The world has changed
There is only one certainty, uncertain change. Pan-am, Kodak, Blockbuster, Nokia: companies that changed the world. While they admired their work, the world changed once more…without them.
Changes come in two forms: subtle and catastrophic. The former are most dangerous because they lull us into a false sense that the world will remain the same as it undergoes significant, enduring change.
Ecommerce has changed the way we shop and what we expect, the tipping point for retail has been reached. If retailers have not already adjusted their strategies, they are either gone or will be soon.
Alibaba broke another record, selling $17.8 billion in one day. We want to shop anywhere, anytime and want our purchases today, if not yesterday. Carriers are even making significant changes to their infrastructure to make that happen.
If the ecommerce tipping point has been passed and there’s nothing you can do, then why am I talking about it? Because we’re fast approaching another tipping point…
The winds of change are blowing again and are getting stronger
Last summer, Google announced that more searches took place on mobile than desktop. The stat that 86% of smartphone time is spent in-app is now a cocktail party staple and there are over 4 million apps available for download.
In October, mobile traffic surpassed one billion users on Facebook. Meanwhile, AMP pages are popping up in search results and Google is making a play for app traffic with their Android Instant Apps. Why all this talk of Facebook and Google?
Both are in a perpetual state of change: never just a social network or search tool, they monetize their user data by selling advertising space and more…heard of Shopify? Think Amazon Marketplace for Facebook users.
Google shops? Shops within shops for consumers to sample their goods…coming to a retailer near you. It’s the underlying theme that is important: we know that they are monetizing their traffic and that traffic is mobile.
If their traffic is mobile, your customers are too. KPMG ran a survey within 56 countries and found that 67% of those surveyed made a purchase with a smartphone during the last 12 months.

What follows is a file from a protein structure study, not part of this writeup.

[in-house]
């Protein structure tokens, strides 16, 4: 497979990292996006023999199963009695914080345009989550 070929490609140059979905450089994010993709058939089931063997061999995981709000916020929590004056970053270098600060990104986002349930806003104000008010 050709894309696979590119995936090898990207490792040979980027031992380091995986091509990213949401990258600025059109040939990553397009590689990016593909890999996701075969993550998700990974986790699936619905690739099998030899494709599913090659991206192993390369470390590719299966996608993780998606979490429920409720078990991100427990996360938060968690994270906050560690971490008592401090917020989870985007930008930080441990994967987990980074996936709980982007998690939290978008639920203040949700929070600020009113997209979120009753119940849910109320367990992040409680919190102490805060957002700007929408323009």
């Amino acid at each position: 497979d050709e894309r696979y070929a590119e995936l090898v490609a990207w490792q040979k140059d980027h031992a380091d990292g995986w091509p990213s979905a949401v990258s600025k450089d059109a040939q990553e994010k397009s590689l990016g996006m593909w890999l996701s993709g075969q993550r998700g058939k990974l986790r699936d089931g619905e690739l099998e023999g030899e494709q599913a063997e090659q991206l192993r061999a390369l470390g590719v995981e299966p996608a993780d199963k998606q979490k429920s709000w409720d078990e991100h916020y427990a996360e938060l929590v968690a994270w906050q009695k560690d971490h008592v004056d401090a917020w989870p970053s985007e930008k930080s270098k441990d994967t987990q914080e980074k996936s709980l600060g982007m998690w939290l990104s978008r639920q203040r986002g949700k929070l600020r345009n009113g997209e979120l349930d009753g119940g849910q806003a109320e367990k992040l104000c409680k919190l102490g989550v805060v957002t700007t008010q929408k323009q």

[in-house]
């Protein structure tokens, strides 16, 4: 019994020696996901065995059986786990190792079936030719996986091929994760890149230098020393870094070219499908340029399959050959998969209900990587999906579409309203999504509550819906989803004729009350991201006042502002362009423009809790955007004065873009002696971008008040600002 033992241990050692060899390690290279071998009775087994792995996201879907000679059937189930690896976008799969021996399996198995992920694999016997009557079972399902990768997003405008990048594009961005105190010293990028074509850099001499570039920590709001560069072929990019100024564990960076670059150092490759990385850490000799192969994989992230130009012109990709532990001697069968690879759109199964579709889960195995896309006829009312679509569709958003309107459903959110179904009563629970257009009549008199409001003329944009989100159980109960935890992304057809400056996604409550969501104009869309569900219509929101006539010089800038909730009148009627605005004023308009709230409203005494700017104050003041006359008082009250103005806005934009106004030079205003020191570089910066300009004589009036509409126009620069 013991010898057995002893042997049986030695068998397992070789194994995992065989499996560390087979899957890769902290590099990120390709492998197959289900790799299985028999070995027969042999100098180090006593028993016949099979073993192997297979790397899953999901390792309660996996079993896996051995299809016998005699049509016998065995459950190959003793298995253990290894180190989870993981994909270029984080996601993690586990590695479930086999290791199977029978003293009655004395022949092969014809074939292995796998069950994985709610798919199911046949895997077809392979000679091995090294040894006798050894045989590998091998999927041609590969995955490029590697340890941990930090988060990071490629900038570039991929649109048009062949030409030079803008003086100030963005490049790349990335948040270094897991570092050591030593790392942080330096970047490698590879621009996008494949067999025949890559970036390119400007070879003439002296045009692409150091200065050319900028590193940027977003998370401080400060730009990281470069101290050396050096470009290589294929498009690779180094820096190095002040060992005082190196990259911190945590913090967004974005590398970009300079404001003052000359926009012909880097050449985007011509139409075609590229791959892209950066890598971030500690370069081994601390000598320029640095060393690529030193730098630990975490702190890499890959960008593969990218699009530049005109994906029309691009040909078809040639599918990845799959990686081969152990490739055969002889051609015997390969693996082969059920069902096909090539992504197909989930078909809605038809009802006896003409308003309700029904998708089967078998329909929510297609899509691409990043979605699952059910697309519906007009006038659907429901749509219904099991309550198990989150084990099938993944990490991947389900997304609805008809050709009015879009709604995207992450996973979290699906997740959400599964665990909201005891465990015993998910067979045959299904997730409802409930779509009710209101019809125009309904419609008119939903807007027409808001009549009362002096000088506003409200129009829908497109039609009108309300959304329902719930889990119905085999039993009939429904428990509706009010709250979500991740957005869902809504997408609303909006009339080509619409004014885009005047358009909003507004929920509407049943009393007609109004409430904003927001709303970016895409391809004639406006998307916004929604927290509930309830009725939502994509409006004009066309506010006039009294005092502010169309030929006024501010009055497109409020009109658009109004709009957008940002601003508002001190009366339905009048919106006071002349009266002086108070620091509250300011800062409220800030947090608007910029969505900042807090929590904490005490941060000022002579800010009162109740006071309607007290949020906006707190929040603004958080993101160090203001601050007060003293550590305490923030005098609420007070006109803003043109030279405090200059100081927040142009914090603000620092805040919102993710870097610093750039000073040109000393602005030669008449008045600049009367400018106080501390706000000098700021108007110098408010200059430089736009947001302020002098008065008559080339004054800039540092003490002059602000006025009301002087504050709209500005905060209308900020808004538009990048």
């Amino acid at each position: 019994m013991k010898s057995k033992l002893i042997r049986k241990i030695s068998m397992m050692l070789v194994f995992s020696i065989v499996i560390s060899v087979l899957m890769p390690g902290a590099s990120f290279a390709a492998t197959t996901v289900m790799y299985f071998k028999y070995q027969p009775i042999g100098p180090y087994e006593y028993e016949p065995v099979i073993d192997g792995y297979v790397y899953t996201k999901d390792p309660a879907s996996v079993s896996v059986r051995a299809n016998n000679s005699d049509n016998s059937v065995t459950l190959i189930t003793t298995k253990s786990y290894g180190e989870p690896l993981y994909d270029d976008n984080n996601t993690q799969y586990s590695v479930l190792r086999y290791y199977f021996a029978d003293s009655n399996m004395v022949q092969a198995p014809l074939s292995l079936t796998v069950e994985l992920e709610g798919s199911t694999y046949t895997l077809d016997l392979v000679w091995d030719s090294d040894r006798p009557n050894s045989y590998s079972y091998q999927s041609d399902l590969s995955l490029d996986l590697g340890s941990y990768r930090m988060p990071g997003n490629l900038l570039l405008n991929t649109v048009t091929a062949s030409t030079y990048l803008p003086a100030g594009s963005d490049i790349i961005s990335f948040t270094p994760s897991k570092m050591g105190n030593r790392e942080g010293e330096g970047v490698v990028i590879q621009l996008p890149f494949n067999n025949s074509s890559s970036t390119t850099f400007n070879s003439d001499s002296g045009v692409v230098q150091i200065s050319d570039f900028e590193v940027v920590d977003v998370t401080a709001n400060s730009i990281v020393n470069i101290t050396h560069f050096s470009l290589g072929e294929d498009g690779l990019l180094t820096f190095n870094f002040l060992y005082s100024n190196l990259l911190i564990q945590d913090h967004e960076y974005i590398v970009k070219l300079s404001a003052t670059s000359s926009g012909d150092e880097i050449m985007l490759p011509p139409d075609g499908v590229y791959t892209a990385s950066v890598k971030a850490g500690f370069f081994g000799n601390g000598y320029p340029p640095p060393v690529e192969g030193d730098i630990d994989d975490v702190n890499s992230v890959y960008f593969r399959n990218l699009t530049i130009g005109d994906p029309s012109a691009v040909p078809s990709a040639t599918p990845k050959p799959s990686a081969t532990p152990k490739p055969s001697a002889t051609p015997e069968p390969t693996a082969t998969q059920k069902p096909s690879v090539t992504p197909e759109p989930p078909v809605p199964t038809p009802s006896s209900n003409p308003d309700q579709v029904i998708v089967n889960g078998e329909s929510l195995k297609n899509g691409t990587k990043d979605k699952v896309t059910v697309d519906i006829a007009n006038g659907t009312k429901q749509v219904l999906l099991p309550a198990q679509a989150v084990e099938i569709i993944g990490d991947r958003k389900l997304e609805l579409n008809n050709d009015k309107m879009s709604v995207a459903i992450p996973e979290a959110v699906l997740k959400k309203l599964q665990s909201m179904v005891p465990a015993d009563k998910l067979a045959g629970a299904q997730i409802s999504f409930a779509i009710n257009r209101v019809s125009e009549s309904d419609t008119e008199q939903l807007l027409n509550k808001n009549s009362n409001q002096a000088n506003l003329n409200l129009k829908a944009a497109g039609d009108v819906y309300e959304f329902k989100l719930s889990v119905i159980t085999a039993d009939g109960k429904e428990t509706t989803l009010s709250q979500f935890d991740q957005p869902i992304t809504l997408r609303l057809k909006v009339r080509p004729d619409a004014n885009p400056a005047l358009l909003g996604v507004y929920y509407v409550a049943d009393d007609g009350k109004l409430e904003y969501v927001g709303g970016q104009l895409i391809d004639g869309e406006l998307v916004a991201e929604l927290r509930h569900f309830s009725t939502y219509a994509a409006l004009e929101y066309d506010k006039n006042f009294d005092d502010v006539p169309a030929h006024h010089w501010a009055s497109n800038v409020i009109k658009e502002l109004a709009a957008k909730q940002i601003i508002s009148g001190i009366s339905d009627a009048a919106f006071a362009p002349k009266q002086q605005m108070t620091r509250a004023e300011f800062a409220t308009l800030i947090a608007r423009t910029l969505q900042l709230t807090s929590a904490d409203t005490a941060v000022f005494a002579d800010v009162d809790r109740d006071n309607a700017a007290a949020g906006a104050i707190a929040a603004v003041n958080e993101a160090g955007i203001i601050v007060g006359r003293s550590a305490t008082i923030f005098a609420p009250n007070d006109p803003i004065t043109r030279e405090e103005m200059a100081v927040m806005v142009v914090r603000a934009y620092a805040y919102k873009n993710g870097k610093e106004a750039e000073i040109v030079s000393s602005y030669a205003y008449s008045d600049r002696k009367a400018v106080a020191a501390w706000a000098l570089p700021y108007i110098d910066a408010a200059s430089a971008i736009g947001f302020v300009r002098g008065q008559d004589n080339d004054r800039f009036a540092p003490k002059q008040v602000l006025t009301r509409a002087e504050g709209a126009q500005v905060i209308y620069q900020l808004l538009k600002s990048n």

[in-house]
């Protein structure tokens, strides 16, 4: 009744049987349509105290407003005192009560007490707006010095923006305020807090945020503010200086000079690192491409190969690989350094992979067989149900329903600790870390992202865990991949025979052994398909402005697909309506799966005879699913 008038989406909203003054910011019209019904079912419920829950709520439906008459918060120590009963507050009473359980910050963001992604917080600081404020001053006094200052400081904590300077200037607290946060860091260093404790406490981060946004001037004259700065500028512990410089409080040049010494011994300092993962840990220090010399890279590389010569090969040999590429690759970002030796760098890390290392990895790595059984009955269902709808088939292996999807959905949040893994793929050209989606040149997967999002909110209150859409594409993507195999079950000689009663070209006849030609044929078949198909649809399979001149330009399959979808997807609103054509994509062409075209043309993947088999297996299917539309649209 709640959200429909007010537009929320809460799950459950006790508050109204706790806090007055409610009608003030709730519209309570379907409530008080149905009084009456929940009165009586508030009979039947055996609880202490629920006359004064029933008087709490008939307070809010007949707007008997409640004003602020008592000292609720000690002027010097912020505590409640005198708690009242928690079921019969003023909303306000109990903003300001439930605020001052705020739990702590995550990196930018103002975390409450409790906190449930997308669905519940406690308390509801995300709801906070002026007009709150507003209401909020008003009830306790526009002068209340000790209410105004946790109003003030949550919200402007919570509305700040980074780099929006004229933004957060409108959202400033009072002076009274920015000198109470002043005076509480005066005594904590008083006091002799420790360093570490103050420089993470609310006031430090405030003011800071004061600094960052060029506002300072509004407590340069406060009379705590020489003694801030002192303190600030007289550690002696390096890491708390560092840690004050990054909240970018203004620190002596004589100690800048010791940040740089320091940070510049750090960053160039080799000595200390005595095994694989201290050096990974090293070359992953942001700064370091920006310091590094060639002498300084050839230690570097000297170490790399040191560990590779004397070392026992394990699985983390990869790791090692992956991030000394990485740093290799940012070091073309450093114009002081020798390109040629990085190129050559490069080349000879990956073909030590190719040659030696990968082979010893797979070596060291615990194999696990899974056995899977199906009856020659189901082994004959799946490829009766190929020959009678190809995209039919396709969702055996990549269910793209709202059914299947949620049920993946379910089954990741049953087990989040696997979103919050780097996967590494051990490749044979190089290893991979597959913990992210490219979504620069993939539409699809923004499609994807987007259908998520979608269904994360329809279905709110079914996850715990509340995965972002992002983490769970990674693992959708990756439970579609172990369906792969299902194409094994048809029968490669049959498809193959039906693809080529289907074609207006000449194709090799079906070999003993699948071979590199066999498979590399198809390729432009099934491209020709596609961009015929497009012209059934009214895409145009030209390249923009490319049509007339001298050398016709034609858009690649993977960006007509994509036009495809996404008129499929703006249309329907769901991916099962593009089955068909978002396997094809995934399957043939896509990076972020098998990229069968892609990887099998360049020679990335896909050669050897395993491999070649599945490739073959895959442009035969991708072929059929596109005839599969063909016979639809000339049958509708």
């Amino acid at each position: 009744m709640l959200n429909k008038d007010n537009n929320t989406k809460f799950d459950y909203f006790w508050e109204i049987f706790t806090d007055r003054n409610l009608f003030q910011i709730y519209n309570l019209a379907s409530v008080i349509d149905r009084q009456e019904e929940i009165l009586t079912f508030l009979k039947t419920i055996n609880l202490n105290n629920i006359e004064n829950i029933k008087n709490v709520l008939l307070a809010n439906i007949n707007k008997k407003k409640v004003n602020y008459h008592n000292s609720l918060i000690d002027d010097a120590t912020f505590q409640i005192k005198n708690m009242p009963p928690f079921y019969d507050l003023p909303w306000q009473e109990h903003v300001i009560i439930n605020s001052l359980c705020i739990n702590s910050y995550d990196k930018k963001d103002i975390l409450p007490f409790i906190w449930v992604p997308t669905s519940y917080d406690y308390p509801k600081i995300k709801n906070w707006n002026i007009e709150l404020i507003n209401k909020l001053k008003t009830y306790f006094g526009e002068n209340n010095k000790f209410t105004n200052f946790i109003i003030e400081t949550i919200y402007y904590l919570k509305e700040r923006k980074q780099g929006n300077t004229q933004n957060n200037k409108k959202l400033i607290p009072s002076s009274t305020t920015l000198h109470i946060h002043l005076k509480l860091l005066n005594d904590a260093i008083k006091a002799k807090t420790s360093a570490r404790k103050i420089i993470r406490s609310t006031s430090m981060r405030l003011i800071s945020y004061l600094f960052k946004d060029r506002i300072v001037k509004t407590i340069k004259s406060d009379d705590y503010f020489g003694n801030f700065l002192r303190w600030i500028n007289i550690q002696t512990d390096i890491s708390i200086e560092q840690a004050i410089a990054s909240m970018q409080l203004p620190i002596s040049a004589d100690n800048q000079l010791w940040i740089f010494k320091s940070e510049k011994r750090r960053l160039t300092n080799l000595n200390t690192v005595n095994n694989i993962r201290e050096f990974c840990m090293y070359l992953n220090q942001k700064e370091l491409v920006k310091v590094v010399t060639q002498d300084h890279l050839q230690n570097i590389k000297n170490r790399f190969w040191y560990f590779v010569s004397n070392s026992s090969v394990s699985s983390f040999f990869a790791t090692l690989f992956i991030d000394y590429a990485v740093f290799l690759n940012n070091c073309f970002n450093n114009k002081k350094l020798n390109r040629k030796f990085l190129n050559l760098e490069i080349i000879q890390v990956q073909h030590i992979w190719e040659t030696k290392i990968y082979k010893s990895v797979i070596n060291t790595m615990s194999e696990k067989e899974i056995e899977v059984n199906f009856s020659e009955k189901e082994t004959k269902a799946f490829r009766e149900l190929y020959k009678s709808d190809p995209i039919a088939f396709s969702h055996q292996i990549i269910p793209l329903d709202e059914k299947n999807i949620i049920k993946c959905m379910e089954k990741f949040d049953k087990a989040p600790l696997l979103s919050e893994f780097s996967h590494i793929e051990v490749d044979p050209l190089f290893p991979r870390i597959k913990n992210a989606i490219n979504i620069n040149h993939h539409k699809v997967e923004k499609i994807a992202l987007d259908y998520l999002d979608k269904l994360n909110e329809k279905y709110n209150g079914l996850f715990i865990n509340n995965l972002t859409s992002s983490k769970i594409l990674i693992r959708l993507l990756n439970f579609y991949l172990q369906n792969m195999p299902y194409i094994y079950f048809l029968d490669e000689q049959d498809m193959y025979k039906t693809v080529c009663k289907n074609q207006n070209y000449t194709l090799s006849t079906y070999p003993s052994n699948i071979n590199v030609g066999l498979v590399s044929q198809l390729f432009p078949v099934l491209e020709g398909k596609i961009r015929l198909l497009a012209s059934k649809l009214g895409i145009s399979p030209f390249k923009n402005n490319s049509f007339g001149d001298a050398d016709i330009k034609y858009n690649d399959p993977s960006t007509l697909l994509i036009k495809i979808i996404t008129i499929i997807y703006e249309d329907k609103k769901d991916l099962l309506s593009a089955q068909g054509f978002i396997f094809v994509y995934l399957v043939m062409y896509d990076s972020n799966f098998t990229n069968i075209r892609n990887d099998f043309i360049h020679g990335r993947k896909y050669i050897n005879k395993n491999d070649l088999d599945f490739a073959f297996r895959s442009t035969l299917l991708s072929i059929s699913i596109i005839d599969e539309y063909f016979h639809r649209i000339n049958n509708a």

China led the way at 90% and, the US and UK followed suit in the 70% range. Remember Alibaba’s record-breaking $17.8 billion day? $14.6 billion of it was transacted on mobile. The winds of change are blowing and they are blowing toward mcommerce.
Where are the winds coming from?
If you just looked at the dry stats, you would see they were coming from mobile devices in general. Currently, the majority of mcommerce is transacted on tablets. But, it will shift to smartphones in 2017 as access to smartphones is effectively becoming a global human right.
Mobile wallets have been turning smartphones into payment devices. In spite of their slow adoption, mobile wallet payments are expected to increase 15x from $540 million this year to $8 billion in 2018.
Even if a consumer doesn’t use a mobile wallet, their ubiquity will continue to cause a psychological shift: consumers will become increasingly comfortable using their phones to transact business.
Coupon companies such as RetailmeNot are betting on this and are focusing their efforts toward mobile users because they are more likely to redeem coupons than their desktop peers. What does this mean?
Consumers are doing two things when they redeem a coupon: shopping and buying. If they are more likely to redeem coupons on their mobile devices, then they are more likely to be a buyer.
Change or disappear
This fact is THE paradigm shift that mcommerce is driving. It’s about the door that smartphones open for retailers and advertisers. Google calls them micro-moments, but they are just points along the consumer’s decision path.
You need to know where these points are and when they are reached. With this information in hand, you can present your buyers with relevant offers at these decision points. How you do this will largely be up to you.
Anyone can tell you to optimize for mobile, use social media as a traffic driver, use coupons at the right moment to influence a buying decision, and look into incorporating OS payment options (see mobile wallets): these are trends.
If you’re following trends, you are following everyone else and jumping into a saturated market. But, by understanding the shifts and predicting contingent shifts, you can plan ahead and move before everyone else. The winds of change are blowing and this change will be an enduring one…will you endure as well?